Geology courses offer the student a general knowledge of the earth, its structure, composition, internal and external processes, and past history. Emphasis is placed upon field and laboratory investigation directed towards development of useful skills and a grasp of basic theoretical and working concepts.
Building on this framework, the student can pursue any one of several avenues of study leading to majors in geology and earth science teaching; or to a minor in geology.
The Environmental Studies Program represents that part of the Wheaton College community in which students learn the science and service of environmental stewardship, the understanding and care of God’s physical creation. Through acts of scholarship and service, students and faculty protect environmental systems, inform the global church, and influence society and culture to make appropriate responses of stewardship that reflect creation care.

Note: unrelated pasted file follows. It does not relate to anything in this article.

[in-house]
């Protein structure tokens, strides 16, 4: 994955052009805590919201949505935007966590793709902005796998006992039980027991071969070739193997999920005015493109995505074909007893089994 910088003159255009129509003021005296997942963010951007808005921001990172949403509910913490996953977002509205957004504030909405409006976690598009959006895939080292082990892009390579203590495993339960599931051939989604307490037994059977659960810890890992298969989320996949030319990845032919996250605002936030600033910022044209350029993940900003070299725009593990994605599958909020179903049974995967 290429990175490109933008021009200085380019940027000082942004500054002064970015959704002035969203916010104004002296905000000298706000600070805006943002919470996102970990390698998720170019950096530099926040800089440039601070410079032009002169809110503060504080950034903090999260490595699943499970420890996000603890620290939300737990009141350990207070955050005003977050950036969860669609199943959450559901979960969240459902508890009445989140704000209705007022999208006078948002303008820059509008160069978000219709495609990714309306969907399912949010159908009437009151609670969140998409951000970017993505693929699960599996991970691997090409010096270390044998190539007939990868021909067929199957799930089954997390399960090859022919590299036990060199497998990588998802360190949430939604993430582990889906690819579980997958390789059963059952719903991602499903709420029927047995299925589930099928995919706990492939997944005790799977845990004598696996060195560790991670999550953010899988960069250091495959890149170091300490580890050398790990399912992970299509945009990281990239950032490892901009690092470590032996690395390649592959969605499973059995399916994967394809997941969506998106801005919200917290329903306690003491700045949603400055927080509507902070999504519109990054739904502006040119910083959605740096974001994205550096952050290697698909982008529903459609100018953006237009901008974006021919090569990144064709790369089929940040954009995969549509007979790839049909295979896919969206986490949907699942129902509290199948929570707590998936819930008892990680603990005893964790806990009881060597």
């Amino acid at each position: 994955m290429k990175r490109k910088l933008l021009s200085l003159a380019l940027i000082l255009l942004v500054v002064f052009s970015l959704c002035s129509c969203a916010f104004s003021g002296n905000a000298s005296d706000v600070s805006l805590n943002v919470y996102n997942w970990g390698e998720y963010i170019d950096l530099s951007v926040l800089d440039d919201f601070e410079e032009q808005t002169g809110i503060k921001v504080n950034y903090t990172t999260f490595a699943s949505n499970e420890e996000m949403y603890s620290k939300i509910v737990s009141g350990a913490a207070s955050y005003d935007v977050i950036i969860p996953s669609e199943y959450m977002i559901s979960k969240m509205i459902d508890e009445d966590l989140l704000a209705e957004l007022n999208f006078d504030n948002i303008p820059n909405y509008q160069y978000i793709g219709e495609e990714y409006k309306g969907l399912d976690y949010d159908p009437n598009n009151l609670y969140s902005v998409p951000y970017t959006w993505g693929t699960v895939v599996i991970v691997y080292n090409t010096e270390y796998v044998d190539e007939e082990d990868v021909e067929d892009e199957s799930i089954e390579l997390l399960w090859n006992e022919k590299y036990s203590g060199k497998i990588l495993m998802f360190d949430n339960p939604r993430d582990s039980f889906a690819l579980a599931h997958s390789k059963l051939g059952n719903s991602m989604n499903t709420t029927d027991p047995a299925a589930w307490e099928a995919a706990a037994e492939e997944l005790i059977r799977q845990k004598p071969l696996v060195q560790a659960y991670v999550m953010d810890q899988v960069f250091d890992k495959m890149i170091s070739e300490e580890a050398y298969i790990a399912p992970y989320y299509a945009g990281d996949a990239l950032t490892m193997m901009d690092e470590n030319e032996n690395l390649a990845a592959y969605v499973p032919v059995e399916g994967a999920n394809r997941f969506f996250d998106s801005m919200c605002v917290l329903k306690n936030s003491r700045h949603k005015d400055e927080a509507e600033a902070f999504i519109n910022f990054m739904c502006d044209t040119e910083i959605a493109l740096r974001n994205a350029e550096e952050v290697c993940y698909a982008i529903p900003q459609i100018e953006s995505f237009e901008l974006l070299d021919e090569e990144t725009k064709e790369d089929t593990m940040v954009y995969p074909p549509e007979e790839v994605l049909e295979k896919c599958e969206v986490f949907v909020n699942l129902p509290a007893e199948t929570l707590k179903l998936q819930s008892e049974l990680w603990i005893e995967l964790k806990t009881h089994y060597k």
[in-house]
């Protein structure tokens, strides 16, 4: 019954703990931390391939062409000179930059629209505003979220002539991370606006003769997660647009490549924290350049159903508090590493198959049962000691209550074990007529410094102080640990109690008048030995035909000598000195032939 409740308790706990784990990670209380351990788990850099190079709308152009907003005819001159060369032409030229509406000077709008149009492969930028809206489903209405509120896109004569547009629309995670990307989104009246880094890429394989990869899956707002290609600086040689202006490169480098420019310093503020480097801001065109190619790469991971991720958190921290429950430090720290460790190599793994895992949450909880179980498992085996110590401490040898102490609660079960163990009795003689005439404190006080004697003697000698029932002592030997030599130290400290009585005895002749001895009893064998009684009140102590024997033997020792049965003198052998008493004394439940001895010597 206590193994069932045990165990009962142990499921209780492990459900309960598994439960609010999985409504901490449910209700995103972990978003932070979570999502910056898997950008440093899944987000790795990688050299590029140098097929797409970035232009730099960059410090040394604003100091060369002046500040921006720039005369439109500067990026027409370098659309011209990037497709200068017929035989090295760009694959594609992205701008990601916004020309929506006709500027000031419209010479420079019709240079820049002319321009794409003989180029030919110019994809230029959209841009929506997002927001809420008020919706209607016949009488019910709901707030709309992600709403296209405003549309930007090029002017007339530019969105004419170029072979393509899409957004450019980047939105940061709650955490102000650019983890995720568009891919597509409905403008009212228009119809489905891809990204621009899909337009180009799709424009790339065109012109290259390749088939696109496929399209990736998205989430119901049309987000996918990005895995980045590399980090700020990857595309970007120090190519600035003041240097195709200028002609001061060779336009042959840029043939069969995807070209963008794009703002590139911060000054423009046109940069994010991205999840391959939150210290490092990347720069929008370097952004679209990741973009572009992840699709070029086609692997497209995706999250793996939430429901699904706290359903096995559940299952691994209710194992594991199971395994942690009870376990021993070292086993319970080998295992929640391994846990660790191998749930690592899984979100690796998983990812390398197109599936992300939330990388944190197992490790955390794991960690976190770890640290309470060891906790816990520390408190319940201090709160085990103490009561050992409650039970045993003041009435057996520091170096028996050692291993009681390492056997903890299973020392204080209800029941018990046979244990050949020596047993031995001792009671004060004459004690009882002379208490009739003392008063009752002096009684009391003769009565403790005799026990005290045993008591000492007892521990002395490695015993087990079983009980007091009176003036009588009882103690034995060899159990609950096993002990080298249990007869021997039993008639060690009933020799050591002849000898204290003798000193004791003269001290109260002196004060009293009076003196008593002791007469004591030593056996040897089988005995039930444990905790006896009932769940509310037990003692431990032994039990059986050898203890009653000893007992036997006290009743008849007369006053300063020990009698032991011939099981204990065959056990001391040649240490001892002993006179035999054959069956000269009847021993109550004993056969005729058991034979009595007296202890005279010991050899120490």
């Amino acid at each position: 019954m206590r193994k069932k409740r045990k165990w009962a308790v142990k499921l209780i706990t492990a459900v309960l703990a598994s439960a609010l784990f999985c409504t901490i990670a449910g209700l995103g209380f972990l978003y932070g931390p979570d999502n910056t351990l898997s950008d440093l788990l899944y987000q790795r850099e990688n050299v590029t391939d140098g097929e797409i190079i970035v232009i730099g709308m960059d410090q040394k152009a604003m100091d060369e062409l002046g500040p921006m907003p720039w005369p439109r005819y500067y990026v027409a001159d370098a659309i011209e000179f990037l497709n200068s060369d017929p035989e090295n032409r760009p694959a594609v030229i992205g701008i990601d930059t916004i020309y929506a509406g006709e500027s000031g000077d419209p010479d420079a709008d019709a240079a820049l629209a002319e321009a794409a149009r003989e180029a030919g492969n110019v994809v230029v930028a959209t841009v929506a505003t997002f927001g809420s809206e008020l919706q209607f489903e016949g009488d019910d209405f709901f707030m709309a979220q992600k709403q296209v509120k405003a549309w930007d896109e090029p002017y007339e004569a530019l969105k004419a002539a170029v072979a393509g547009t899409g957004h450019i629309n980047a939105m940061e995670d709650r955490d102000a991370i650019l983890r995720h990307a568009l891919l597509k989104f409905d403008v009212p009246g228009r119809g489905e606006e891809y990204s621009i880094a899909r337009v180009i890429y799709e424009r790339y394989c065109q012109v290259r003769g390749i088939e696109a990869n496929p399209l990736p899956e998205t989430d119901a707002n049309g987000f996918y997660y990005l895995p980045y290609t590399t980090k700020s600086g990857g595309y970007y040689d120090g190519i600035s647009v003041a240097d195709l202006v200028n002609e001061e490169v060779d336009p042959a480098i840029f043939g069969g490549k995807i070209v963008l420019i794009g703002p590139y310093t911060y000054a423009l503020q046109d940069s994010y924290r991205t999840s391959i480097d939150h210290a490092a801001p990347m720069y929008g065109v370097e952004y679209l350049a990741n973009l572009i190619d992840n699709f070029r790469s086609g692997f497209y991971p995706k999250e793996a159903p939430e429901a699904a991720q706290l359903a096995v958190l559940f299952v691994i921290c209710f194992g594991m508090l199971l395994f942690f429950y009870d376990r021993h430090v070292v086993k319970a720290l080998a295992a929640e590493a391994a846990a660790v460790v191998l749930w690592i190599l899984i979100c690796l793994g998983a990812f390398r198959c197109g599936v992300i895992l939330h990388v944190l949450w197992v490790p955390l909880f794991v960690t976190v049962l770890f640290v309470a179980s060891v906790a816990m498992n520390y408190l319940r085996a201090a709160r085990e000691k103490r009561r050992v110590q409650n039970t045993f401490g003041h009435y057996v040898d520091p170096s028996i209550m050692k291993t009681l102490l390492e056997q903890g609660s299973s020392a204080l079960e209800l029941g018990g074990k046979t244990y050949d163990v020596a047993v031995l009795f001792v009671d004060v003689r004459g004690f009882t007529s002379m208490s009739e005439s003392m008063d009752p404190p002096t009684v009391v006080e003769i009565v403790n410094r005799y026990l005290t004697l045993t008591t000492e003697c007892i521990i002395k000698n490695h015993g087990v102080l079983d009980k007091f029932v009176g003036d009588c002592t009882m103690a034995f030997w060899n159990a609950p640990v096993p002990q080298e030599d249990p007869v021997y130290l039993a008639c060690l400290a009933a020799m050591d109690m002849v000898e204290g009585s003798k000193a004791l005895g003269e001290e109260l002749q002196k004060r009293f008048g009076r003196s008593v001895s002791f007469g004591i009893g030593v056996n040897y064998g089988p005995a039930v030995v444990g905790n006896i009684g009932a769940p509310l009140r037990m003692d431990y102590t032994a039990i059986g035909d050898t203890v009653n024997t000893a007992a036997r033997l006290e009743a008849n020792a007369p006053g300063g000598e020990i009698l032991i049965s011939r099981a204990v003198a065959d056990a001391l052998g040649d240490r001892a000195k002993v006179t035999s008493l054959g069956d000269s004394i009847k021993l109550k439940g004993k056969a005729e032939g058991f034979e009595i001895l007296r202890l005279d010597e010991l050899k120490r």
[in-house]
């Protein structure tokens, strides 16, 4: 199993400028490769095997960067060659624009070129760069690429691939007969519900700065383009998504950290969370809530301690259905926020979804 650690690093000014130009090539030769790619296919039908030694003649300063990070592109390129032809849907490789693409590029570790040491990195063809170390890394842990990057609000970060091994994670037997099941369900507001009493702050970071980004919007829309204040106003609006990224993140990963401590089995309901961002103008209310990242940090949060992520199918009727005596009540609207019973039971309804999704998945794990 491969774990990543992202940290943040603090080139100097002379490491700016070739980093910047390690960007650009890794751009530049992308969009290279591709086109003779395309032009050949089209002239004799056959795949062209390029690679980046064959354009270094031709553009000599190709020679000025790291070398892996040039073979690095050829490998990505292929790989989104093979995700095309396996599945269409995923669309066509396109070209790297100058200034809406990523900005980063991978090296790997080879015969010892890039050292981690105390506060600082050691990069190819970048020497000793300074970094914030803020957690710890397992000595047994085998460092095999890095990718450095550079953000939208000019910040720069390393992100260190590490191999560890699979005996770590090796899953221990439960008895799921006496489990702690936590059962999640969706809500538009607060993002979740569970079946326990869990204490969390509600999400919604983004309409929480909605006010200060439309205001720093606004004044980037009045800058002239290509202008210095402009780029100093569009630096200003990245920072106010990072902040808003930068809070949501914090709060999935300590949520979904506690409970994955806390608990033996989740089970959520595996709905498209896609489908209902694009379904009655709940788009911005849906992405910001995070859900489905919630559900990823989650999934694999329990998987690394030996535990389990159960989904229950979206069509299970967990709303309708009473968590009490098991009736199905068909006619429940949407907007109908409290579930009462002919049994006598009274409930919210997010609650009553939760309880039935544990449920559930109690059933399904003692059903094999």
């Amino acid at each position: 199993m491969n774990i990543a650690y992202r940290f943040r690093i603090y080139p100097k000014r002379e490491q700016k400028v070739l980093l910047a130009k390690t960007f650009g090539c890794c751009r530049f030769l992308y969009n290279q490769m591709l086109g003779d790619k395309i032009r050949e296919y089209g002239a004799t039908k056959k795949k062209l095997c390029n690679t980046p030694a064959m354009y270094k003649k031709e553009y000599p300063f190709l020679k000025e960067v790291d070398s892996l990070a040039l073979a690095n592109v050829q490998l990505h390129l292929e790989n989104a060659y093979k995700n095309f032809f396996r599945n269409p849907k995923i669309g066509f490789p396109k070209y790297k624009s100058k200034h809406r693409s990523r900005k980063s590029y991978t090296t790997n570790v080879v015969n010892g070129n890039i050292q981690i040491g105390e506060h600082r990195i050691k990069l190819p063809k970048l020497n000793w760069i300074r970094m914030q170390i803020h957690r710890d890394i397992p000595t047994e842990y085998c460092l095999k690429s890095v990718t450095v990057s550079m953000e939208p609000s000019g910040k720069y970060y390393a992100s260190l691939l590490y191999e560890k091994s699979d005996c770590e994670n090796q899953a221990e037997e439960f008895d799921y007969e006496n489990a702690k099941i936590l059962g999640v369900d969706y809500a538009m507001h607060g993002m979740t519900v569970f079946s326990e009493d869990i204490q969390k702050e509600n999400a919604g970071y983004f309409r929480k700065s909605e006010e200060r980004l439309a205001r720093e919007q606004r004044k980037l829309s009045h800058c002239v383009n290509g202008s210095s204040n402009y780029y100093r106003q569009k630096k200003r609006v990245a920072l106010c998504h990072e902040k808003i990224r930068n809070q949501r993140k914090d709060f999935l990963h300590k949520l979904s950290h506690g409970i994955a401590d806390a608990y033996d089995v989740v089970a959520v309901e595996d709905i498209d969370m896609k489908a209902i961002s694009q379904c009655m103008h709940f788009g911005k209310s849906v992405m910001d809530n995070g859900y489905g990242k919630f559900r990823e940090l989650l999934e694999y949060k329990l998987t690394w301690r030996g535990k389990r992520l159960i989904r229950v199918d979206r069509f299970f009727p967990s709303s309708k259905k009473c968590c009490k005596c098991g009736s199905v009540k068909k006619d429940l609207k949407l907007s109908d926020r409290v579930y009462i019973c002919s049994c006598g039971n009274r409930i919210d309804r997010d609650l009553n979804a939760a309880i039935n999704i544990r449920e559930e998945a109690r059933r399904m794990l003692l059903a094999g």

Students take a core curriculum of 36 hours covering the issues and intellectual identity of environmental studies, the foundational paradigms of natural and social sciences needed to address environmental problems, the theology of creation and stewardship, and the practical experience of performing acts of environmental study and management as expressions of service to God, other human beings, and to the non-human creation. The environmental studies curriculum is completed through 10 hours of more advanced study in which students select one of three concentration areas. In each concentration, more advanced expressions of theory and practice in lectures, discussions, laboratory, field experience, and environmental research prepare the student not only to be a more effective servant as an environmental professional, but to become an agent of transformation of the professional culture of environmental studies in ways that increase Christian influence and expression in this field.